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On World Energy Day, Applauding an Energy Breakthrough: Innovation Strategy Drives Economic Success

Christopher Colford's picture

At a moment when good economic news is in short supply, today’s observance of World Energy Day provides a chance to celebrate some positive news – positive, at least, from the viewpoint of the world's developed economies, which have lately been struggling to recover from prolonged stagnation.

A major factor informing today’s World Energy Day forum on “The Green Side of Energy Security,” convened in Washington by the European Union Delegation to the United States, was the recent plunge in global energy prices. The falling cost of energy, thanks to vast increases in oil and natural-gas supplies, is now poised to give advanced economies a much-needed additional stimulus.

Moreover, the current global glut of oil and natural gas also offers a chance to underscore an example of a successful innovation program that has helped strengthen economic competitiveness. The success of the long-term U.S. program to create new and better methods of oil and natural-gas production – a success that has transformed the global energy sector – epitomizes the creativity that public-private cooperation can unleash when governments and industries, working together, patiently invest to strengthen productivity in specifically targeted industries and sectors.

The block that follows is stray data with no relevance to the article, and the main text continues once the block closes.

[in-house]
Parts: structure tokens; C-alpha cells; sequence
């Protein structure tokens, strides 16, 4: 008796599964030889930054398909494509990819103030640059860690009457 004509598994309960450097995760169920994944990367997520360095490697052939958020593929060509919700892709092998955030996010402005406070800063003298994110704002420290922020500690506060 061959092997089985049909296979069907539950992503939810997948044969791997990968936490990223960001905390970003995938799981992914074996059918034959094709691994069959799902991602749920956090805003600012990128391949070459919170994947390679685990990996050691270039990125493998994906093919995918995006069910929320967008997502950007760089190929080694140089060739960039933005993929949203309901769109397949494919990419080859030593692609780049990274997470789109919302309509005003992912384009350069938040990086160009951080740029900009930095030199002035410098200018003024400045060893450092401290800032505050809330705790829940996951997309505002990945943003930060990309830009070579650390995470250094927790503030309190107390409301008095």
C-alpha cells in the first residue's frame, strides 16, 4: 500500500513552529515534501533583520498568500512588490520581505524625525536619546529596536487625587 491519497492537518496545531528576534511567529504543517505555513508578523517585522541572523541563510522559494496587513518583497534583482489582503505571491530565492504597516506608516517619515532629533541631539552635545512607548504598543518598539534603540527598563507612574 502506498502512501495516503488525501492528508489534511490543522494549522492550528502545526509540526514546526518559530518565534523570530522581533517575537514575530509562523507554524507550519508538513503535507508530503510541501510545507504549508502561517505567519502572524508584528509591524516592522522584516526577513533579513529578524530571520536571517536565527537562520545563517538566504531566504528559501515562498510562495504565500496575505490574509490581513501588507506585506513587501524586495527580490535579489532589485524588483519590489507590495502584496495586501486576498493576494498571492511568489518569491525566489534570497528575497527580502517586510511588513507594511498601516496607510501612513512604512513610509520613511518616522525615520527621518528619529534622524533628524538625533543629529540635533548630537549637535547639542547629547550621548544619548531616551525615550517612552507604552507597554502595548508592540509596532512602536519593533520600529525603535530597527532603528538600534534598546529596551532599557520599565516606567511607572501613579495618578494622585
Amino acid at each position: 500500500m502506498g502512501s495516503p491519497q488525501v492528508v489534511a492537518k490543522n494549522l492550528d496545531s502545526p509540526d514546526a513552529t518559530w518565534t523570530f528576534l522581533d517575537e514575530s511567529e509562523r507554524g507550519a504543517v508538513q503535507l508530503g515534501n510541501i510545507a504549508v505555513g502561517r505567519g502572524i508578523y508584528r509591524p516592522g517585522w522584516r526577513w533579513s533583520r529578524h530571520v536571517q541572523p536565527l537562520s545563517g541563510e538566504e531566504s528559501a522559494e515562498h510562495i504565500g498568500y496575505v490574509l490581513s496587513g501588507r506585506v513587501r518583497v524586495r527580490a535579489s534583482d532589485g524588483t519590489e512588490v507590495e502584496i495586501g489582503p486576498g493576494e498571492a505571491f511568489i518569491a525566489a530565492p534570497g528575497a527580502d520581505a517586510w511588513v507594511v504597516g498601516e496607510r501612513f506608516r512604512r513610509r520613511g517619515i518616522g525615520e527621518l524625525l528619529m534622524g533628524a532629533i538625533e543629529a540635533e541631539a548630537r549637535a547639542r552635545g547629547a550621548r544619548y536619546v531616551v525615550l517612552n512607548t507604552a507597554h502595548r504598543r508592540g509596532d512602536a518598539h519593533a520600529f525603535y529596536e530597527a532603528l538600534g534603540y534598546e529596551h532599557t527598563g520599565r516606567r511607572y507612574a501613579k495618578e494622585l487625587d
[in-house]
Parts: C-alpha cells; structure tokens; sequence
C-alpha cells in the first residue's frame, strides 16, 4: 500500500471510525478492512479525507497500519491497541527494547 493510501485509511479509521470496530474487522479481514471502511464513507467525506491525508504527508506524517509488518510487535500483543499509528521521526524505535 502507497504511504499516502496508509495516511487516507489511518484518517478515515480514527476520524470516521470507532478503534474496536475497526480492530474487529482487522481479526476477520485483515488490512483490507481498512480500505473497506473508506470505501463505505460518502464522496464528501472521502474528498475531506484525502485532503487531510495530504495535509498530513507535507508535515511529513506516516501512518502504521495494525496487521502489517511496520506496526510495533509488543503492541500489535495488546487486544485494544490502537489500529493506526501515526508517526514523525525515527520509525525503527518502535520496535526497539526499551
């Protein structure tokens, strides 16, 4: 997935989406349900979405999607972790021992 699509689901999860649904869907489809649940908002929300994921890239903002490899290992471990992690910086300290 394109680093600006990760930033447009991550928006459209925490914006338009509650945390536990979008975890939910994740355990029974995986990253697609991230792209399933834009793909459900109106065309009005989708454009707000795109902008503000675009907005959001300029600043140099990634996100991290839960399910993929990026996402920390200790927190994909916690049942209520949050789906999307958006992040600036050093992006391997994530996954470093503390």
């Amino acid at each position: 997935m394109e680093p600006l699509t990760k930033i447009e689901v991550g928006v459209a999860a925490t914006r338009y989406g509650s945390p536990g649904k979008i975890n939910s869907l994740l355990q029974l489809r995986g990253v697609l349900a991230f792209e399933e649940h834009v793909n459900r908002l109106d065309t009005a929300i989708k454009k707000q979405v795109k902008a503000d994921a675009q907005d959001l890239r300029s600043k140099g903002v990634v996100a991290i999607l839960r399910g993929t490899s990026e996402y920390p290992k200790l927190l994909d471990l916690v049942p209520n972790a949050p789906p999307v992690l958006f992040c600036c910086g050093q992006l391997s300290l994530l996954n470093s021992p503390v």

The worldwide price of the crude oil has fallen about 25 percent – from more than $110 a barrel in midsummer to about $80 a barrel this week – thanks to a combination of reduced demand (due to sluggish economic activity in many industrialized countries) and vastly increased oil and natural-gas production. Despite the geopolitical tensions now afflicting several major oil-producing regions, large supplies of oil and natural gas are projected to continue arriving on the market, maintaining downward pressure on energy prices.